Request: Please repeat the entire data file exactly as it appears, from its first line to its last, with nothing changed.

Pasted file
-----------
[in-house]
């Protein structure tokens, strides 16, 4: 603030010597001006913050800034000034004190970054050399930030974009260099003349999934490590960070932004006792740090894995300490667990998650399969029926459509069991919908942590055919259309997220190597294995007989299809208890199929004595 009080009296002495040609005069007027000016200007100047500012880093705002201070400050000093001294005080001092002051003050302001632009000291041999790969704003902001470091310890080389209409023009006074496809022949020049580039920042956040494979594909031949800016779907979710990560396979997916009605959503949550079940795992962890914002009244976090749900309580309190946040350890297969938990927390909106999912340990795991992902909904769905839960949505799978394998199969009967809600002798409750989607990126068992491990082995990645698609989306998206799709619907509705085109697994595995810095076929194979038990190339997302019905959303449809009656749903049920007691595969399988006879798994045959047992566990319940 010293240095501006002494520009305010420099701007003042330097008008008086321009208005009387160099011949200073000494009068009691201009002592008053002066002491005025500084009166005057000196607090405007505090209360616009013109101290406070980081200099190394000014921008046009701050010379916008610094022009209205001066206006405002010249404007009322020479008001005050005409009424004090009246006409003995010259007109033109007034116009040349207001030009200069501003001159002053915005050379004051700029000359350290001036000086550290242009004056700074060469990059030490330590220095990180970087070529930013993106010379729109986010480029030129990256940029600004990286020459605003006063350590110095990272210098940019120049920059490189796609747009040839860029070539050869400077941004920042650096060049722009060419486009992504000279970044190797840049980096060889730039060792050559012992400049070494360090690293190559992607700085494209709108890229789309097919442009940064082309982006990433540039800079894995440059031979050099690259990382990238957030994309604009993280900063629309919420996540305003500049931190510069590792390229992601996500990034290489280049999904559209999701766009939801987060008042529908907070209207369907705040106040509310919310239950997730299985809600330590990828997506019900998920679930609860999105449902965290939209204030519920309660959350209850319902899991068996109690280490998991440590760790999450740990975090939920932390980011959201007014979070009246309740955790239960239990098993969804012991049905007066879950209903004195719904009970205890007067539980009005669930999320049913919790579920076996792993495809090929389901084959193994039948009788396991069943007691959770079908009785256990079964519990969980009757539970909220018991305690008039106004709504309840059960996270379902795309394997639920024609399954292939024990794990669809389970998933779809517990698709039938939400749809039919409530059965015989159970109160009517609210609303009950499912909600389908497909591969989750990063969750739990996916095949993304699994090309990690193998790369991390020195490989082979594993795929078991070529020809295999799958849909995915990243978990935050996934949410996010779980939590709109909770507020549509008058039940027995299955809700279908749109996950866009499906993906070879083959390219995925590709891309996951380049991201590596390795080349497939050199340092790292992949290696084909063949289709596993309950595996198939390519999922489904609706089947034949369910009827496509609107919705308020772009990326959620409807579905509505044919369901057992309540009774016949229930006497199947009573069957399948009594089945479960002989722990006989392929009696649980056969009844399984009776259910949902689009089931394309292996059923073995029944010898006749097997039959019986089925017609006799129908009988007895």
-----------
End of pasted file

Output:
[in-house]
């Protein structure tokens, strides 16, 4: 603030010597001006913050800034000034004190970054050399930030974009260099003349999934490590960070932004006792740090894995300490667990998650399969029926459509069991919908942590055919259309997220190597294995007989299809208890199929004595 009080009296002495040609005069007027000016200007100047500012880093705002201070400050000093001294005080001092002051003050302001632009000291041999790969704003902001470091310890080389209409023009006074496809022949020049580039920042956040494979594909031949800016779907979710990560396979997916009605959503949550079940795992962890914002009244976090749900309580309190946040350890297969938990927390909106999912340990795991992902909904769905839960949505799978394998199969009967809600002798409750989607990126068992491990082995990645698609989306998206799709619907509705085109697994595995810095076929194979038990190339997302019905959303449809009656749903049920007691595969399988006879798994045959047992566990319940 010293240095501006002494520009305010420099701007003042330097008008008086321009208005009387160099011949200073000494009068009691201009002592008053002066002491005025500084009166005057000196607090405007505090209360616009013109101290406070980081200099190394000014921008046009701050010379916008610094022009209205001066206006405002010249404007009322020479008001005050005409009424004090009246006409003995010259007109033109007034116009040349207001030009200069501003001159002053915005050379004051700029000359350290001036000086550290242009004056700074060469990059030490330590220095990180970087070529930013993106010379729109986010480029030129990256940029600004990286020459605003006063350590110095990272210098940019120049920059490189796609747009040839860029070539050869400077941004920042650096060049722009060419486009992504000279970044190797840049980096060889730039060792050559012992400049070494360090690293190559992607700085494209709108890229789309097919442009940064082309982006990433540039800079894995440059031979050099690259990382990238957030994309604009993280900063629309919420996540305003500049931190510069590792390229992601996500990034290489280049999904559209999701766009939801987060008042529908907070209207369907705040106040509310919310239950997730299985809600330590990828997506019900998920679930609860999105449902965290939209204030519920309660959350209850319902899991068996109690280490998991440590760790999450740990975090939920932390980011959201007014979070009246309740955790239960239990098993969804012991049905007066879950209903004195719904009970205890007067539980009005669930999320049913919790579920076996792993495809090929389901084959193994039948009788396991069943007691959770079908009785256990079964519990969980009757539970909220018991305690008039106004709504309840059960996270379902795309394997639920024609399954292939024990794990669809389970998933779809517990698709039938939400749809039919409530059965015989159970109160009517609210609303009950499912909600389908497909591969989750990063969750739990996916095949993304699994090309990690193998790369991390020195490989082979594993795929078991070529020809295999799958849909995915990243978990935050996934949410996010779980939590709109909770507020549509008058039940027995299955809700279908749109996950866009499906993906070879083959390219995925590709891309996951380049991201590596390795080349497939050199340092790292992949290696084909063949289709596993309950595996198939390519999922489904609706089947034949369910009827496509609107919705308020772009990326959620409807579905509505044919369901057992309540009774016949229930006497199947009573069957399948009594089945479960002989722990006989392929009696649980056969009844399984009776259910949902689009089931394309292996059923073995029944010898006749097997039959019986089925017609006799129908009988007895």